• FIG. 8 is a more detailed flowchart of steps that may be performed by an authorization agent in executing a preferred implementation of the present invention. The method is initiated in step [0043] 58 when a request for an authorization is received. System-level tests 60 are performed. If the request fails those tests, the request is denied in a step 62 and any existing system-level Consequences-of-Denial protocol is implemented in a step 64. Assuming the request survives the system-level tests, the appropriate account record is identified in step 66 using information received in the request for authorization. Once the account is identified and the account record is retrieved, the card issuer tests the proposed transaction against a set of globally applicable criteria. The global criteria will generally always include a test 68 whether the proposed transaction will cause the credit limit of the identified account to be exceeded, may include a test 70 whether the proposed transaction will a monetary velocity limit (maximum amount chargeable over a given period of time) to be exceeded and/or a test 72 whether the proposed transaction will cause a numeric velocity limit (maximum number of transactions allowed over a given period of time) to be exceeded. If any of these checks yields a positive result, the request for authorization of the proposed transaction is denied in operation 62 and any existing account-level consequence-of-denial protocol is implemented.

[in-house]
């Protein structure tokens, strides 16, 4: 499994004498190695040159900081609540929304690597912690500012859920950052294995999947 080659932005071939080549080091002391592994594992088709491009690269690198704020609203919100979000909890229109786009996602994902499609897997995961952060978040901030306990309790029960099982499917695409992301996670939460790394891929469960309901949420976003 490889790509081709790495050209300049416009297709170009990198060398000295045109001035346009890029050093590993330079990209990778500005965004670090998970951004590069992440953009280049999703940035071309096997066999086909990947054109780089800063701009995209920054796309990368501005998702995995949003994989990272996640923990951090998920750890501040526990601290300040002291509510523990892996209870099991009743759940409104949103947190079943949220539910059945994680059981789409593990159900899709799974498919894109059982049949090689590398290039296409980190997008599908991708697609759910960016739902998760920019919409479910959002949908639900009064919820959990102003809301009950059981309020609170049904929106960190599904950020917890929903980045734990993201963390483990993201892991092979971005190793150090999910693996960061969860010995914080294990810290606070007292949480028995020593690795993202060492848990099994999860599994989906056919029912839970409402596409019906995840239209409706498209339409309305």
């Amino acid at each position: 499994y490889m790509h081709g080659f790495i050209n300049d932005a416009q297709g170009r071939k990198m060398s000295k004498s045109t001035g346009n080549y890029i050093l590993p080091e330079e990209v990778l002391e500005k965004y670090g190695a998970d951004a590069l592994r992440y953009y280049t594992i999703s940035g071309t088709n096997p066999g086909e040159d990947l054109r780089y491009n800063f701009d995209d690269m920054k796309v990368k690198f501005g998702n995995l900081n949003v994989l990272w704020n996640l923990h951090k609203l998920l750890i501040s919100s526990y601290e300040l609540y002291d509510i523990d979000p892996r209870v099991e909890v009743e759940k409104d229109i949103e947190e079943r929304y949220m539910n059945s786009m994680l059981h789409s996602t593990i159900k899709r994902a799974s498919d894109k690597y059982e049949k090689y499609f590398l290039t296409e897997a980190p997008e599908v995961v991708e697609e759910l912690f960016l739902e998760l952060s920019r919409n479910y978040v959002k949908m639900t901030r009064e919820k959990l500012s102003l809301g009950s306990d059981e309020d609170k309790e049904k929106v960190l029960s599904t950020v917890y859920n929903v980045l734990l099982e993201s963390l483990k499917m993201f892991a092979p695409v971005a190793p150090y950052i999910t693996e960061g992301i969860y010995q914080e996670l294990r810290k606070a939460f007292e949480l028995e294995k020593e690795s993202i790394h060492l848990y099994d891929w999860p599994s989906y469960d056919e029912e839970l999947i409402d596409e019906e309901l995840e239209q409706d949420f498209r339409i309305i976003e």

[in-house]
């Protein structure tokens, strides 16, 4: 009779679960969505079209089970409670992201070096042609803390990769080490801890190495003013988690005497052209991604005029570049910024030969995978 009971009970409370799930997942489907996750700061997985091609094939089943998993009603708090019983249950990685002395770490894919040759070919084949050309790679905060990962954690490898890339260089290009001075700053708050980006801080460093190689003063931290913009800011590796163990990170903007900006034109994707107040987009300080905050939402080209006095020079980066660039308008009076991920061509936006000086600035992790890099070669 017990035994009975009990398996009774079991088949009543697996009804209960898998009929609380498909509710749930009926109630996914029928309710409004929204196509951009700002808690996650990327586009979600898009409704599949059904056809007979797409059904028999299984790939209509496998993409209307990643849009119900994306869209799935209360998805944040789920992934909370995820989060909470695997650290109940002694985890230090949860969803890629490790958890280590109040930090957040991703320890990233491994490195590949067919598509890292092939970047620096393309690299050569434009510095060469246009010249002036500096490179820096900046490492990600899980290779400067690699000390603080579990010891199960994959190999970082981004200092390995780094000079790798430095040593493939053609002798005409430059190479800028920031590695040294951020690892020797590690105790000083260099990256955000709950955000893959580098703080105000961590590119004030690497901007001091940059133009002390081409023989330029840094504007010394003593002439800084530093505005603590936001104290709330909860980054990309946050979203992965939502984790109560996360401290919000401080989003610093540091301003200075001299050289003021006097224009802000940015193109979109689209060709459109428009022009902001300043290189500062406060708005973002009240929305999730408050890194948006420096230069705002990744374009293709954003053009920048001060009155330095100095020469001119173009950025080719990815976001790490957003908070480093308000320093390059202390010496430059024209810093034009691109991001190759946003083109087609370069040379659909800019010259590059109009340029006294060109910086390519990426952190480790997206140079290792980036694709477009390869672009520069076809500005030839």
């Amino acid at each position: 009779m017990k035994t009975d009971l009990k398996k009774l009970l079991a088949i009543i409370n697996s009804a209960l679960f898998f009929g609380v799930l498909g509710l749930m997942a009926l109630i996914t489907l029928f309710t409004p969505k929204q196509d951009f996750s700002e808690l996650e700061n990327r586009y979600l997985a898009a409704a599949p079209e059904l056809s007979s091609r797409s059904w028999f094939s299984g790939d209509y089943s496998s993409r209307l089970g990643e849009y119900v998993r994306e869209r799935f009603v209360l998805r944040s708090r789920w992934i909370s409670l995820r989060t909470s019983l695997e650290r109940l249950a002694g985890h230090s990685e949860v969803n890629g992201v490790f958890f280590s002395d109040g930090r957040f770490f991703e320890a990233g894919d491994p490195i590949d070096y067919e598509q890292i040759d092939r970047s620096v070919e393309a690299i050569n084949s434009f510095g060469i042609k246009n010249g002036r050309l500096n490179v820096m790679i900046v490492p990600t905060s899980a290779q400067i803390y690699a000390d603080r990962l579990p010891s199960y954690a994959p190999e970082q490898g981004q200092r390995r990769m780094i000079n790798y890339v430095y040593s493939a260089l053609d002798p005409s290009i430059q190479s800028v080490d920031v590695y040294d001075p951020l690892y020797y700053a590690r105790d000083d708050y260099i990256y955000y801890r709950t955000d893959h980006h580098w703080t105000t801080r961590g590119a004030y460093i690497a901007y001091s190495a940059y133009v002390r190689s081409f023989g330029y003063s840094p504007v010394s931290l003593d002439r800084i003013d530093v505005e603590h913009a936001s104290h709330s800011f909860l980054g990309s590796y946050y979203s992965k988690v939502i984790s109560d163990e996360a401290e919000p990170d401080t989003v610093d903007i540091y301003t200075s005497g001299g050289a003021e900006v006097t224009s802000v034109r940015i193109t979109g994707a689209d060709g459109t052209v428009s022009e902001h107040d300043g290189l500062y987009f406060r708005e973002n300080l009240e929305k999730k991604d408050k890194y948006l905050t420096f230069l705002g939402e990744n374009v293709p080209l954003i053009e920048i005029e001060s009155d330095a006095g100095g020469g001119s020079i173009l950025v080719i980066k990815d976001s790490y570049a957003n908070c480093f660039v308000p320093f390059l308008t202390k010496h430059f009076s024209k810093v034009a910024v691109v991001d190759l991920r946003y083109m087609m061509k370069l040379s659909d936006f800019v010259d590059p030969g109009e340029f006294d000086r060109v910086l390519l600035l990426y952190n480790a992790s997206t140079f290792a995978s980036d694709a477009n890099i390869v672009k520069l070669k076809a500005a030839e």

• Assuming that all the global tests are satisfied, the next step in the method is a check [0044] 74 whether the account contains any personal authorization criteria. If no such criteria is found, the proposed transaction is authorized in step 76. However, if the account does contain personal authorization criteria, the proposed transaction is tested against such criteria beginning with a check 78 of whether the merchant requesting authorization has actually seen the credit card; that is, whether the card holder and the merchant are engaged in a face-to-face transaction or a remote transaction.